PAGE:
Not every campus has a Jewish studies department, but just about every Jewish college student has access to the Internet. In recent years, the computer has become a powerful tool in bringing clear, accurate and accessible Jewish information to anyone looking for it. For that reason the PC (or Mac) can now be seen as the Personal Chevrutah (chevrutah is an Aramaic word used to refer to a study partner). Your computer can serve as an excellent resource for all things Jewish. Here are some great links:
In addition to these sites, there are hundreds more which you should explore. There are even many podcasts on topics of Jewish interest which you can download to your MP3 player so that you can even get Jewish inspiration on the go.
Computers are great, but there is still something about books which allows for more substantial learning. It is possible these days to create a powerful Jewish library without spending too much money. For less than $200, it should be possible for you to acquire enough Jewish books and periodicals of value to keep you busy for many months. Your collection should include:
For the rest, follow your particular interest. The KOACH website offers a Basic Jewish Library recommendation. Books are available online, through Jewish Book News, at local bookstores and through the United Synagogue Book Service. There are also a wide variety of periodicals of Jewish interest, many offering special student rates.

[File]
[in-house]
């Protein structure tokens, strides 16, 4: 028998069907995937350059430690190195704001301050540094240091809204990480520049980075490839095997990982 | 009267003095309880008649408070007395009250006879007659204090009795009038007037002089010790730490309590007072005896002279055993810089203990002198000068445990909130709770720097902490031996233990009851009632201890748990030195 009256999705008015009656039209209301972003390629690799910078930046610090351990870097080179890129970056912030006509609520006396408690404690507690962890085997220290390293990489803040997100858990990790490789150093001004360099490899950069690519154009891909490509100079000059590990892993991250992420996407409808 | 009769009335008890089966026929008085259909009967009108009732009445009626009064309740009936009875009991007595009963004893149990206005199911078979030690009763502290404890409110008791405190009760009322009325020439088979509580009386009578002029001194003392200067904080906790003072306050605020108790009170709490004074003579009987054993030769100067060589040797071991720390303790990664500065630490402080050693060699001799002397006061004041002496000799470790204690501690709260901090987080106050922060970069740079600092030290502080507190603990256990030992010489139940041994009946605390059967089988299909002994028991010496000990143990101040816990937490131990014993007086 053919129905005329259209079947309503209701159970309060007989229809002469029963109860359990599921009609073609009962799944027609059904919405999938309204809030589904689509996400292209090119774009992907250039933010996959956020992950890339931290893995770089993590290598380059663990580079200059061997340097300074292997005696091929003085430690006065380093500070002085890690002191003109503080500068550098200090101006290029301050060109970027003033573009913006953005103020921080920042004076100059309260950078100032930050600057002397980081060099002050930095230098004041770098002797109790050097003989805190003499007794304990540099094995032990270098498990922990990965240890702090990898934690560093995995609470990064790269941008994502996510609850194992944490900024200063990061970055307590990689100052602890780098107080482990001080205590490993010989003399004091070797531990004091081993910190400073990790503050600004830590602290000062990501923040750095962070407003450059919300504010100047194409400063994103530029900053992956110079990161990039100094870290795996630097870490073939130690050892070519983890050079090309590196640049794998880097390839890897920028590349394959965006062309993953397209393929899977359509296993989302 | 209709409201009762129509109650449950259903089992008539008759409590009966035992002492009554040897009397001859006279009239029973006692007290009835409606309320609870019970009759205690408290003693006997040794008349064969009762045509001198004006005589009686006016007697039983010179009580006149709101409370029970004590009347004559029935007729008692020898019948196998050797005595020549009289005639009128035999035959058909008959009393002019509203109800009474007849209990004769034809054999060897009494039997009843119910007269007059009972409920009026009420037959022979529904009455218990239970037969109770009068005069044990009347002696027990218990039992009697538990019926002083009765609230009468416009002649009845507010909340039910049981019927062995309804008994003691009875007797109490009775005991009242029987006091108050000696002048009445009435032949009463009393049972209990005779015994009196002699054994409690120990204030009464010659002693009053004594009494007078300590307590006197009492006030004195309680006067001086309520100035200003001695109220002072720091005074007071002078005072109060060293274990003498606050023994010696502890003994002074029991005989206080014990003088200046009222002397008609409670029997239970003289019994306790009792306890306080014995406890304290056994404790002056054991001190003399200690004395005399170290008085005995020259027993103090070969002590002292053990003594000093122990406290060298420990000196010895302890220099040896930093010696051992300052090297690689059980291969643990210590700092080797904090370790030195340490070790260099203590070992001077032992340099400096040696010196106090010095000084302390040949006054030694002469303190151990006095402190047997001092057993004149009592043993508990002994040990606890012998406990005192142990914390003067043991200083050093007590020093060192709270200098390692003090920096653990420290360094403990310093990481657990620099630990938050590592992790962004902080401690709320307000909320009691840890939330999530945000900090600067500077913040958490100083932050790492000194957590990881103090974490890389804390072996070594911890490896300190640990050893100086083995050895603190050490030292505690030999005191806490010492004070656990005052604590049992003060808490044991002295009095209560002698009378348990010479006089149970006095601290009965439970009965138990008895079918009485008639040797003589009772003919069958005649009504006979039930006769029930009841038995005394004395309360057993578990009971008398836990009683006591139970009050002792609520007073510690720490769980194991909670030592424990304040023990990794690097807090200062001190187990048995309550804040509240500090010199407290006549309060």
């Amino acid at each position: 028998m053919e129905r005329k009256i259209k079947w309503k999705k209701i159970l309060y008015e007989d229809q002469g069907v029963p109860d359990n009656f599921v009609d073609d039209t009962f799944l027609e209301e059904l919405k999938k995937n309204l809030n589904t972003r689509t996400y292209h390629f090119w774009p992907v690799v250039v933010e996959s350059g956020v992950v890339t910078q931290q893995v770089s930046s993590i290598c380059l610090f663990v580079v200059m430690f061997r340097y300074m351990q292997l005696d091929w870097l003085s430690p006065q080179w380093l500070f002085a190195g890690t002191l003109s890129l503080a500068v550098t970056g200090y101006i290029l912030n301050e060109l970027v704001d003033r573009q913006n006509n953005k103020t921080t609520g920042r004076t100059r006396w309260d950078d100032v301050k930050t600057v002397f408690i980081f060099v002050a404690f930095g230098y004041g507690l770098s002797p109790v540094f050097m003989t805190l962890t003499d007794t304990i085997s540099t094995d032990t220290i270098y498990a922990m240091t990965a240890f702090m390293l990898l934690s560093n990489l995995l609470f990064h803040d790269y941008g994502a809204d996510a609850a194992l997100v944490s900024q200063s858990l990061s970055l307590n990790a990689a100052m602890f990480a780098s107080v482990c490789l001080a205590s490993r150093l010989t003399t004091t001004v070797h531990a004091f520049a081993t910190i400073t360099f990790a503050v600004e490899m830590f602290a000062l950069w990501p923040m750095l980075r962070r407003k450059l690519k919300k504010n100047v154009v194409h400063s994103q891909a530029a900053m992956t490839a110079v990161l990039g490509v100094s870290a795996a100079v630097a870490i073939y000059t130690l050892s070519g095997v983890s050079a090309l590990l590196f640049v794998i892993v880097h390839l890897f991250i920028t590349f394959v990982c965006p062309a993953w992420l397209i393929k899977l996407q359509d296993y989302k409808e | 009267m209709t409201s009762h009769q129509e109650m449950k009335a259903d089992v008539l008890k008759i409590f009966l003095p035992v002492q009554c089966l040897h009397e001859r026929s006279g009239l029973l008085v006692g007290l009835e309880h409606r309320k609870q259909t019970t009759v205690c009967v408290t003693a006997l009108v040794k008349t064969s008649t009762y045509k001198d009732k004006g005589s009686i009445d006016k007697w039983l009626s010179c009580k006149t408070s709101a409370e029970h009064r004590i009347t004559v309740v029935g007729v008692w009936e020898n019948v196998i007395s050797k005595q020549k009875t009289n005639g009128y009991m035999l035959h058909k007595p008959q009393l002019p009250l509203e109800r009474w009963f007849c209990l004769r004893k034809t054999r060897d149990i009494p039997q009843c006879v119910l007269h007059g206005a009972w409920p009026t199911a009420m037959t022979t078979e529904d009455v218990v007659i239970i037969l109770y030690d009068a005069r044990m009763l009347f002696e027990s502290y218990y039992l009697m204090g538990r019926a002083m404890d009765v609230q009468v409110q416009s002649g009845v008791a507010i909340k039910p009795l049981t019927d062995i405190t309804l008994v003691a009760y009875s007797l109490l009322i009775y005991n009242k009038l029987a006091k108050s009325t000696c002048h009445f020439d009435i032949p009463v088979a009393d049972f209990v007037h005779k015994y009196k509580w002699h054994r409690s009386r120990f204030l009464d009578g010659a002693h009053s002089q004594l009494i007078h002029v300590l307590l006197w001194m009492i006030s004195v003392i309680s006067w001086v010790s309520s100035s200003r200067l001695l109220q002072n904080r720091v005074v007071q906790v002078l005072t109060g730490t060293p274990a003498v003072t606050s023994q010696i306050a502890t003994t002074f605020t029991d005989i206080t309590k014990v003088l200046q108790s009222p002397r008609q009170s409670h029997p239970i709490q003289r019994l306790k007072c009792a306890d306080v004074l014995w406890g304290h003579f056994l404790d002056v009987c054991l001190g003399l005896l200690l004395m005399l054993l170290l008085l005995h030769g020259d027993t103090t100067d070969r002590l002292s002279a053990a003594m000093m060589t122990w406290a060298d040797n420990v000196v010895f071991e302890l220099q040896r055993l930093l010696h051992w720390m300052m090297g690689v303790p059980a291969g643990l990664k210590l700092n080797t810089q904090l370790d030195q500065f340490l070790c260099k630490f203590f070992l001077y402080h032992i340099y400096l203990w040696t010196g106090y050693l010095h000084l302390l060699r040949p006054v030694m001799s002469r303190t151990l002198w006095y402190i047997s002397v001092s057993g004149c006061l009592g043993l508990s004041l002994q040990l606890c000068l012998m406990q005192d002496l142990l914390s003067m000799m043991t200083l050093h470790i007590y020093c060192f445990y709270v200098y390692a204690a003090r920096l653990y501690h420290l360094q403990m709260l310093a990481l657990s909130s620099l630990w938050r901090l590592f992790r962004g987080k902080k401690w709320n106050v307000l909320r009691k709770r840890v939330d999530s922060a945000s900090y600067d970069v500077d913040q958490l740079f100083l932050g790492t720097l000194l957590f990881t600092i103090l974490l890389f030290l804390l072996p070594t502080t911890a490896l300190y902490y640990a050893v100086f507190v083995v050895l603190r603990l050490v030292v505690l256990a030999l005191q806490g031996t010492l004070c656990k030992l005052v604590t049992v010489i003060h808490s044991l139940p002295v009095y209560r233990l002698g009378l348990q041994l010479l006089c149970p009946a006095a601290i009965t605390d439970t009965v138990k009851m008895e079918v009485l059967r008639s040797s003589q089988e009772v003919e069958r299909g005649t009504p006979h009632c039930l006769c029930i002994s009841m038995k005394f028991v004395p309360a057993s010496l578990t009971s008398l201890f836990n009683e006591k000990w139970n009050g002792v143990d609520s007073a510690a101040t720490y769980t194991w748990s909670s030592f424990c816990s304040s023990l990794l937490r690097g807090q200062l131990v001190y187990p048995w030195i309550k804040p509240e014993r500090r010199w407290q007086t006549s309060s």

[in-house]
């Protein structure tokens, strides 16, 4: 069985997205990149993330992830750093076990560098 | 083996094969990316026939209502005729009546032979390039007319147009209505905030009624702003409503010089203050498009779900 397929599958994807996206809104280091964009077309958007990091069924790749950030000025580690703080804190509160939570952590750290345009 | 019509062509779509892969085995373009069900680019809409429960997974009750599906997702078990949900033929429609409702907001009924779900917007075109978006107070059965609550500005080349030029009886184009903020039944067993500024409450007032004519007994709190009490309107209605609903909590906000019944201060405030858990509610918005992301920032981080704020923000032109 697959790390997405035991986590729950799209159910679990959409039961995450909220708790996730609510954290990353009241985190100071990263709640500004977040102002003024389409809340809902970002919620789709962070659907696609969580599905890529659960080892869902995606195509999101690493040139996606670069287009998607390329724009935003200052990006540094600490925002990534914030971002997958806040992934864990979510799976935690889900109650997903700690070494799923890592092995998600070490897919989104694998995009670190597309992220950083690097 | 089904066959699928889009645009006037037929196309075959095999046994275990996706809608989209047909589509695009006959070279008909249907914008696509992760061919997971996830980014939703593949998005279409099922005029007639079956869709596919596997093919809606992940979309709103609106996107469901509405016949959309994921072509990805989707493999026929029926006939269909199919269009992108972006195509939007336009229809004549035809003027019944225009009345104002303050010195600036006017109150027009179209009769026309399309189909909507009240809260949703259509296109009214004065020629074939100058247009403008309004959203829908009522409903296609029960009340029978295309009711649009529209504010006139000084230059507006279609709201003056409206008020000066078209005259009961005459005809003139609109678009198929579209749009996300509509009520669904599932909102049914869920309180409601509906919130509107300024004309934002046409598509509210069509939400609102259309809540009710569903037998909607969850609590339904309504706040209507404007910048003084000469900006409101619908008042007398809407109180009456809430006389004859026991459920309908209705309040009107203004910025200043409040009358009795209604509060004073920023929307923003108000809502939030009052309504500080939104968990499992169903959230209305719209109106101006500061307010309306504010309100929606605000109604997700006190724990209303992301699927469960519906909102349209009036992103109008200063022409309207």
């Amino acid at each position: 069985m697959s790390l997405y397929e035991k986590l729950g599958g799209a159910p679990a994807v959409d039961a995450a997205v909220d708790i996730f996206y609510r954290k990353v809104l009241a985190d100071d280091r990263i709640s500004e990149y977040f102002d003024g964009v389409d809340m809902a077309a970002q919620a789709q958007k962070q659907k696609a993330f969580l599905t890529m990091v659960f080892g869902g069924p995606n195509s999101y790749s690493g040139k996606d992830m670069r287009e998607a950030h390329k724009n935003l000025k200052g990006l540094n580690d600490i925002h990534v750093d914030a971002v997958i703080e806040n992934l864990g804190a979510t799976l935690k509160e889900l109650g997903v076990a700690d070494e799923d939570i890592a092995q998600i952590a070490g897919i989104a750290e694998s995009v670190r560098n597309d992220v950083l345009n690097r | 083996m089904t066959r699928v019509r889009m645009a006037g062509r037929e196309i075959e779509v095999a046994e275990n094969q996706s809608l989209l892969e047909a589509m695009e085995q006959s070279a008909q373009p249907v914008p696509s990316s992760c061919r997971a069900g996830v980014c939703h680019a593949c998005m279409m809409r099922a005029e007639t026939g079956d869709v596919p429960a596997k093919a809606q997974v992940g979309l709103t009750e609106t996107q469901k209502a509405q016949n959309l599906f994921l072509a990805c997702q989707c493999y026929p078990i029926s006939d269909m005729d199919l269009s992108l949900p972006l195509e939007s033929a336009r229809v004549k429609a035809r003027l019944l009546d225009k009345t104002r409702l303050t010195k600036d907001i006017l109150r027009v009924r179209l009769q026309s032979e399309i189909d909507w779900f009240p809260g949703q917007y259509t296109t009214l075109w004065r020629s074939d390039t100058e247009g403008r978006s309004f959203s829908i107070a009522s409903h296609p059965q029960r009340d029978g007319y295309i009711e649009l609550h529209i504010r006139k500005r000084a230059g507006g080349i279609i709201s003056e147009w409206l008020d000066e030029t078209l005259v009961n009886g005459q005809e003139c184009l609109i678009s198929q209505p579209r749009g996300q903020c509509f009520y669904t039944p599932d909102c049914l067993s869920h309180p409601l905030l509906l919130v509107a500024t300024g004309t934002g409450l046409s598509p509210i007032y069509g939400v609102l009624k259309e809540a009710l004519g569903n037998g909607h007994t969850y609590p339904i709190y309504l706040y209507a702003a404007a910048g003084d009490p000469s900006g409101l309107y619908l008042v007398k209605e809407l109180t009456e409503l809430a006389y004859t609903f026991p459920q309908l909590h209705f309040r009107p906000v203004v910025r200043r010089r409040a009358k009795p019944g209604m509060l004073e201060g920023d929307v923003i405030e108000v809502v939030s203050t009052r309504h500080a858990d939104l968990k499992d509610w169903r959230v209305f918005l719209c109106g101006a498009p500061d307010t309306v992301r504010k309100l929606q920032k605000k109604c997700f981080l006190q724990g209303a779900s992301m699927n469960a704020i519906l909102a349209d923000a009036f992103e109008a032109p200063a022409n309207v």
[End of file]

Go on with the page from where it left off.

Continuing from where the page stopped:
KOACH also recommends:
A visit to Israel should definitely be on your "to do list." Nothing can compare to seeing a Jewish democratic society in action and coming to understand what everyone describes as a feeling of coming home. If you have never been to Israel on a peer program, you probably qualify for Taglit: birthright israel, a free ten day trip to Israel. KOACH offers one of a variety of Taglit: birthright israel programs which could be just right for you.
If you've gotten a taste of Israel, consider studying there for a summer, semester or year. If you aren't looking for a classroom experience, you can tour, volunteer or even work on an archeological dig. There are many wonderful programs in Israel and the experience of living and learning in Israel will stay with you for a lifetime.